Still, there’s no getting around a long list of deep concerns I have about how this unexpected historical turn will impact my daughter (and, yes, I didn’t anticipate this; I’d be lying if I said otherwise, no matter how much Mike Davis I’ve read). From missing her friends, to the impact of isolation and the abundance of screen-time (even school itself is on a damn screen), to the absence of travel and visiting her relatives, to contending with fear from all-too-real health concerns, to the proximity of widespread death – none of which I had to deal with at thirteen; or ever, until now.

And yet…

As I drove with my daughter earlier today to pick up one of her two friends who came over to celebrate her birthday (by necessity, it’s a tiny birthday party this year), we got to talking about the successful pranks that have been played on Trump via the social media app TikTok in recent days. My daughter loves TikTok, and sees herself as part of a generational community that is active on it. As such, she is thrilled by the impact, and the righteousness, of these pranks.

While she was talking, we came to a stoplight and I looked over at her. I realized that for all that is going wrong in the world, and for all the travails of becoming a teen – so far so good. My daughter is more than surviving, she’s thriving.

When she finished describing a favorite anti-Trump TikTok post, a thought popped into my head and I decided to share.

“This pandemic is certainly terrible, but if we can survive it without too much damage being done – given how political your generation is – well, I think we’re finally going to see a movement strong enough to do what’s necessary to tackle the climate emergency and keep the planet habitable for humanity.” She nodded. I continued, “You’re all so smart, you recognize that this pandemic is related to the fact that humans are not in harmony with the planet; and you’re going to do what you have to do to change that.”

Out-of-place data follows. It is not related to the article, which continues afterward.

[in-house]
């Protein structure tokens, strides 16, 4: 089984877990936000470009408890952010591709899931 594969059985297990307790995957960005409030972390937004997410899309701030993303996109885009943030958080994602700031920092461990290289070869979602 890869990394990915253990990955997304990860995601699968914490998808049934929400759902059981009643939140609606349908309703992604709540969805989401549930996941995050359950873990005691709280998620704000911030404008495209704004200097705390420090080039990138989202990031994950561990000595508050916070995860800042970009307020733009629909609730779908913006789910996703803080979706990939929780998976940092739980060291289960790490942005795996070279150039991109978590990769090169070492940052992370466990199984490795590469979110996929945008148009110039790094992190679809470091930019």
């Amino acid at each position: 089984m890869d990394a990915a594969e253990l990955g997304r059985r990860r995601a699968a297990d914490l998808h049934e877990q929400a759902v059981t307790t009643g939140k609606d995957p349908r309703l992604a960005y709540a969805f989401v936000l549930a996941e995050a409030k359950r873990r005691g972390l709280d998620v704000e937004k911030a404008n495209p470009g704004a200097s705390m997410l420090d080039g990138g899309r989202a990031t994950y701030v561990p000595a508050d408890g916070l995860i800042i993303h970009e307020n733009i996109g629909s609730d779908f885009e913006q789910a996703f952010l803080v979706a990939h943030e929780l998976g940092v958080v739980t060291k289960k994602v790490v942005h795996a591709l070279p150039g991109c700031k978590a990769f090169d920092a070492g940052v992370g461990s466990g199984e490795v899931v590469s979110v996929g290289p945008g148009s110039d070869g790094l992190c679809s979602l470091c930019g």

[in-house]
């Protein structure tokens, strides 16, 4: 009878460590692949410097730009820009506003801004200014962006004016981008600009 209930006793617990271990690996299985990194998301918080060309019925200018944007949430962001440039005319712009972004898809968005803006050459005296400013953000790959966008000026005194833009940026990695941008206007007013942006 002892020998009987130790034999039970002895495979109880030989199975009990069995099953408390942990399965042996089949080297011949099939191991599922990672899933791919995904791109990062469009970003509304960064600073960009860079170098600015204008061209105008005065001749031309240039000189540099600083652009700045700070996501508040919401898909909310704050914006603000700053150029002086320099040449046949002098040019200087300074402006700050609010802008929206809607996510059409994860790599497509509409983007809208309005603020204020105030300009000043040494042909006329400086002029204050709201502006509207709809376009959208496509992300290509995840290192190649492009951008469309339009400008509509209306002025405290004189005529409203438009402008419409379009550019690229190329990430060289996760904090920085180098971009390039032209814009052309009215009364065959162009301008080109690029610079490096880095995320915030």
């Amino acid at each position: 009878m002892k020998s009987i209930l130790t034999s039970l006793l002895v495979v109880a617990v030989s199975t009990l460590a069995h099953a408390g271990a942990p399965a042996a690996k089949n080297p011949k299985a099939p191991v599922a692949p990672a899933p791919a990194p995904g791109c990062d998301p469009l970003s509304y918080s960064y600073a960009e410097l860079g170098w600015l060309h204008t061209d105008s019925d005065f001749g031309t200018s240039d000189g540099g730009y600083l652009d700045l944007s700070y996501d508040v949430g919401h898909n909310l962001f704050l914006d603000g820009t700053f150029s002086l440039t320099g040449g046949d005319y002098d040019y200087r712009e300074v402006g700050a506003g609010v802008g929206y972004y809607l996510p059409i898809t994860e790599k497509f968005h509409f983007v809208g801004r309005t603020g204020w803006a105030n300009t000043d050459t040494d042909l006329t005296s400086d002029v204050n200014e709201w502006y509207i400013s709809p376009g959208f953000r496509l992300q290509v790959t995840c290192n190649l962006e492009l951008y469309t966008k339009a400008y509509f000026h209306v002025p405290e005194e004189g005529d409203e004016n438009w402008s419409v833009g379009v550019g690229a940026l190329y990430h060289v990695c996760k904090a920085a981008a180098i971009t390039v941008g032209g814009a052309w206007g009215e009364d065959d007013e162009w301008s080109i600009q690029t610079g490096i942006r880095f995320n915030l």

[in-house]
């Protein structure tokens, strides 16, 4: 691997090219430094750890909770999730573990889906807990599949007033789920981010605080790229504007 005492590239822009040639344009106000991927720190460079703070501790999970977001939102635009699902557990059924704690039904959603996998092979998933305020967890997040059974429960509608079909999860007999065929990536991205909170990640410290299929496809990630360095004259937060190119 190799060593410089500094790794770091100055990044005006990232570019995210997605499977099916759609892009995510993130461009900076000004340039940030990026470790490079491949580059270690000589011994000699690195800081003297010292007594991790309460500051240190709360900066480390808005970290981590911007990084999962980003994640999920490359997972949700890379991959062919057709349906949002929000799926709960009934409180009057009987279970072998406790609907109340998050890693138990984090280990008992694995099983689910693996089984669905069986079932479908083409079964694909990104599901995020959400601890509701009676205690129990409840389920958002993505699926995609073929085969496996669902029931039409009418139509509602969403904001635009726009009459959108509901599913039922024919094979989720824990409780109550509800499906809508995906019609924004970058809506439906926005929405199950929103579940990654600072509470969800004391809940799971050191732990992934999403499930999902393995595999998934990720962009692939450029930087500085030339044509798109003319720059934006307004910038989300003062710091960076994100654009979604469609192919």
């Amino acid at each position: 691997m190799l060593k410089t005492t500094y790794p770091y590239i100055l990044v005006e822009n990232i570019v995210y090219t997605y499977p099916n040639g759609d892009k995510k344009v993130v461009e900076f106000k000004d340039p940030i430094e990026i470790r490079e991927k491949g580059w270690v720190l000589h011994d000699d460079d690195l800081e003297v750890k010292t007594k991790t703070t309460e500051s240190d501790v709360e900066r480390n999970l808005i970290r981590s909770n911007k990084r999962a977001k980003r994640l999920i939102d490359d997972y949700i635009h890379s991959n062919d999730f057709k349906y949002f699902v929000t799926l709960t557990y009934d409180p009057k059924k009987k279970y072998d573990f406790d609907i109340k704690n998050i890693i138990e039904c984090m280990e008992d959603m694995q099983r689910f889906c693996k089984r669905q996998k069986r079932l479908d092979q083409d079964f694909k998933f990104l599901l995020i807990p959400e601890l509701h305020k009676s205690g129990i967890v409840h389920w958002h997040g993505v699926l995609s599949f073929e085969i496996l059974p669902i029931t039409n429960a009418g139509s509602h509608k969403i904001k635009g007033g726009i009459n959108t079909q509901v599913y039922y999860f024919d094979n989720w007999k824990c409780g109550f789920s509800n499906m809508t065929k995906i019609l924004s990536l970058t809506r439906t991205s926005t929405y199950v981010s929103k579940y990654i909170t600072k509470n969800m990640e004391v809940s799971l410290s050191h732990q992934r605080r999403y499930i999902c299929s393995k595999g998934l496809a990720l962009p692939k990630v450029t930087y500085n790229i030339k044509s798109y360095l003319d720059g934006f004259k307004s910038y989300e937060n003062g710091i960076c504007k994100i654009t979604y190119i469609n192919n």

She looked over at me and said “yeah.” Then she paused, looked back at the road, and added, “that’s obvious.”

Happy 13th Birthday Mills. You give me hope and so much more.


  1. Chuck Pennacchio

    Touched my heart and head. Thanks, Alan! Reconnecting with my 21-year-old son these last two weeks, after two years of post-divorce confusion, puts our work and larger environment into sharp focus — why we do what we do. Onward!

  2. Mimi Kennedy

    “That’s obvious.” That was a jolt of hope and joy. But I know, too, as the daughter of a man who shared his thoughts in rare teachable moments, that your affirming say-so made saving the planet even more obvious, and branded it in her brain as sacred legacy. What a beautiful Mitzvah on her 13th birthday.

  3. Henry Broeska

    Wonderfully said, Alan. I too often imagine what our kids will do with the world they inherit from us. As a new grandfather of two infant granddaughters just this past year, it recently hit me that chances are they will live to see the year 2100. It also occurred to me that the greatest progress we can make between now and then will not be advancements in creature comforts, or cool new electronics or video games. It will be that their children will inherit a thriving natural world where greed and exploitation have been banished because we have finally realized that everything and everybody who is vulnerable must be protected.

  4. David Sonneborn

    Thank you for this message, Alan Minsky! I hope it reaches the hearts and minds of people everywhere -parents or not – but especially teens through millenials, age-wise.Onward!